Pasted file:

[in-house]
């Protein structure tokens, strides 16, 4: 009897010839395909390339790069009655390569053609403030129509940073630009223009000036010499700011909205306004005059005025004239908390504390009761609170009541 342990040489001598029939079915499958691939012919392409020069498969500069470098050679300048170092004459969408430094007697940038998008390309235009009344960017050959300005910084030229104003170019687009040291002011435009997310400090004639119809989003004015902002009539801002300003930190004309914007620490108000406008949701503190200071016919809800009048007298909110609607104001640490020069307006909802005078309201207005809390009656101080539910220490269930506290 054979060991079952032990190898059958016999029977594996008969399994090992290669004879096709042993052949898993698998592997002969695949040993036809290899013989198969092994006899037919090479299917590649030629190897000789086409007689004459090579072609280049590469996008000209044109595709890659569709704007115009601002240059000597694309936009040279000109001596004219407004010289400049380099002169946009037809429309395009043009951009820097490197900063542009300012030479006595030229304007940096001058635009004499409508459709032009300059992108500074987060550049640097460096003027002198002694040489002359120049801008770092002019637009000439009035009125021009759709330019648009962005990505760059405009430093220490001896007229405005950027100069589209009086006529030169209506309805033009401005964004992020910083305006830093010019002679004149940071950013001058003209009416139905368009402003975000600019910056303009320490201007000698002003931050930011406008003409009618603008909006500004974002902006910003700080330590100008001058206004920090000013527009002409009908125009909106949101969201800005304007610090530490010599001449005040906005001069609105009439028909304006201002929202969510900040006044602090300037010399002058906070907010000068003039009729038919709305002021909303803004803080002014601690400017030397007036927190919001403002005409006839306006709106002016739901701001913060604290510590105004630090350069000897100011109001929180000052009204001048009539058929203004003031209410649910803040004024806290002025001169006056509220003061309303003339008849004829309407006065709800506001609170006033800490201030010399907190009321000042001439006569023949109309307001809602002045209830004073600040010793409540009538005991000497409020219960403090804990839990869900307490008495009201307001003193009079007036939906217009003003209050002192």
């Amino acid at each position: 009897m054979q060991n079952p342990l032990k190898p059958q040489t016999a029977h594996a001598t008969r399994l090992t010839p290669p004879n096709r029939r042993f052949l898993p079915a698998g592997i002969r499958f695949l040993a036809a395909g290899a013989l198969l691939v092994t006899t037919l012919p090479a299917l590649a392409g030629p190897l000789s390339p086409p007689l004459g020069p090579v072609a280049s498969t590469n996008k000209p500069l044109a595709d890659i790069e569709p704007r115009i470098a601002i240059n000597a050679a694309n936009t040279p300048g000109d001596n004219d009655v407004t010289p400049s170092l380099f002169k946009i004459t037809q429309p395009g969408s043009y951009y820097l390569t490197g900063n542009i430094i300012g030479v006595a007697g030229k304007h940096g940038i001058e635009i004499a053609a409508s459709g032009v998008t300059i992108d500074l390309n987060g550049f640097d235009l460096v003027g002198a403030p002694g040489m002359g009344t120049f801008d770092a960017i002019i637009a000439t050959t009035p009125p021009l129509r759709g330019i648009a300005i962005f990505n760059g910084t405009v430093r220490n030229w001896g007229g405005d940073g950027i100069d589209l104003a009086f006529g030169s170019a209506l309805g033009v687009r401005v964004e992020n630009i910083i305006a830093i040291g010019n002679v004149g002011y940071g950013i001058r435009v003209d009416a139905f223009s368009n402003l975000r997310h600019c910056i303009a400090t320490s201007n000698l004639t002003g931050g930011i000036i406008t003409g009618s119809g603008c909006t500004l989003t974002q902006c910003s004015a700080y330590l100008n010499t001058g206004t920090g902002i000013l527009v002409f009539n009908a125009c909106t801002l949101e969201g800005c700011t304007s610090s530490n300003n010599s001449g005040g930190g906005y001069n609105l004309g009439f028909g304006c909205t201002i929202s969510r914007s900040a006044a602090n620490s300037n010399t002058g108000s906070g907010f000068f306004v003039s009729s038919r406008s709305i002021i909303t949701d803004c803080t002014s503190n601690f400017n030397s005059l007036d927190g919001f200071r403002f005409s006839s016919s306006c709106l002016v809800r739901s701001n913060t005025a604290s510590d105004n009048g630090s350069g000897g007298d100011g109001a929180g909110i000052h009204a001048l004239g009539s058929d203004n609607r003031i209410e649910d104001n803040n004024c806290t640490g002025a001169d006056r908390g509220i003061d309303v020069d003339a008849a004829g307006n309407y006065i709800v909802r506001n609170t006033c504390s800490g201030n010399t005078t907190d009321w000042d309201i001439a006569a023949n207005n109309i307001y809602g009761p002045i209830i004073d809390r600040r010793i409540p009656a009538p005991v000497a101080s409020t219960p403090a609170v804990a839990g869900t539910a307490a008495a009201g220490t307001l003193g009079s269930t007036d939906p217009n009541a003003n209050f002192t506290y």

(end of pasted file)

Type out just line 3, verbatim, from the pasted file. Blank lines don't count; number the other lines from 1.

């Amino acid at each position: 009897m054979q060991n079952p342990l032990k190898p059958q040489t016999a029977h594996a001598t008969r399994l090992t010839p290669p004879n096709r029939r042993f052949l898993p079915a698998g592997i002969r499958f695949l040993a036809a395909g290899a013989l198969l691939v092994t006899t037919l012919p090479a299917l590649a392409g030629p190897l000789s390339p086409p007689l004459g020069p090579v072609a280049s498969t590469n996008k000209p500069l044109a595709d890659i790069e569709p704007r115009i470098a601002i240059n000597a050679a694309n936009t040279p300048g000109d001596n004219d009655v407004t010289p400049s170092l380099f002169k946009i004459t037809q429309p395009g969408s043009y951009y820097l390569t490197g900063n542009i430094i300012g030479v006595a007697g030229k304007h940096g940038i001058e635009i004499a053609a409508s459709g032009v998008t300059i992108d500074l390309n987060g550049f640097d235009l460096v003027g002198a403030p002694g040489m002359g009344t120049f801008d770092a960017i002019i637009a000439t050959t009035p009125p021009l129509r759709g330019i648009a300005i962005f990505n760059g910084t405009v430093r220490n030229w001896g007229g405005d940073g950027i100069d589209l104003a009086f006529g030169s170019a209506l309805g033009v687009r401005v964004e992020n630009i910083i305006a830093i040291g010019n002679v004149g002011y940071g950013i001058r435009v003209d009416a139905f223009s368009n402003l975000r997310h600019c910056i303009a400090t320490s201007n000698l004639t002003g931050g930011i000036i406008t003409g009618s119809g603008c909006t500004l989003t974002q902006c910003s004015a700080y330590l100008n010499t001058g206004t920090g902002i000013l527009v002409f009539n009908a125009c909106t801002l949101e969201g800005c700011t304007s610090s530490n300003n010599s001449g005040g930190g906005y001069n609105l004309g009439f028909g304006c909205t201002i929202s969510r914007s900040a006044a602090n620490s300037n010399t002058g108000s906070g907010f000068f306004v003039s009729s038919r406008s709305i002021i909303t949701d803004c803080t002014s503190n601690f400017n030397s005059l007036d927190g919001f200071r403002f005409s006839s016919s306006c709106l002016v809800r739901s701001n913060t005025a604290s510590d105004n009048g630090s350069g000897g007298d100011g109001a929180g909110i000052h009204a001048l004239g009539s058929d203004n609607r003031i209410e649910d104001n803040n004024c806290t640490g002025a001169d006056r908390g509220i003061d309303v020069d003339a008849a004829g307006n309407y006065i709800v909802r506001n609170t006033c504390s800490g201030n010399t005078t907190d009321w000042d309201i001439a006569a023949n207005n109309i307001y809602g009761p002045i209830i004073d809390r600040r010793i409540p009656a009538p005991v000497a101080s409020t219960p403090a609170v804990a839990g869900t539910a307490a008495a009201g220490t307001l003193g009079s269930t007036d939906p217009n009541a003003n209050f002192t506290y």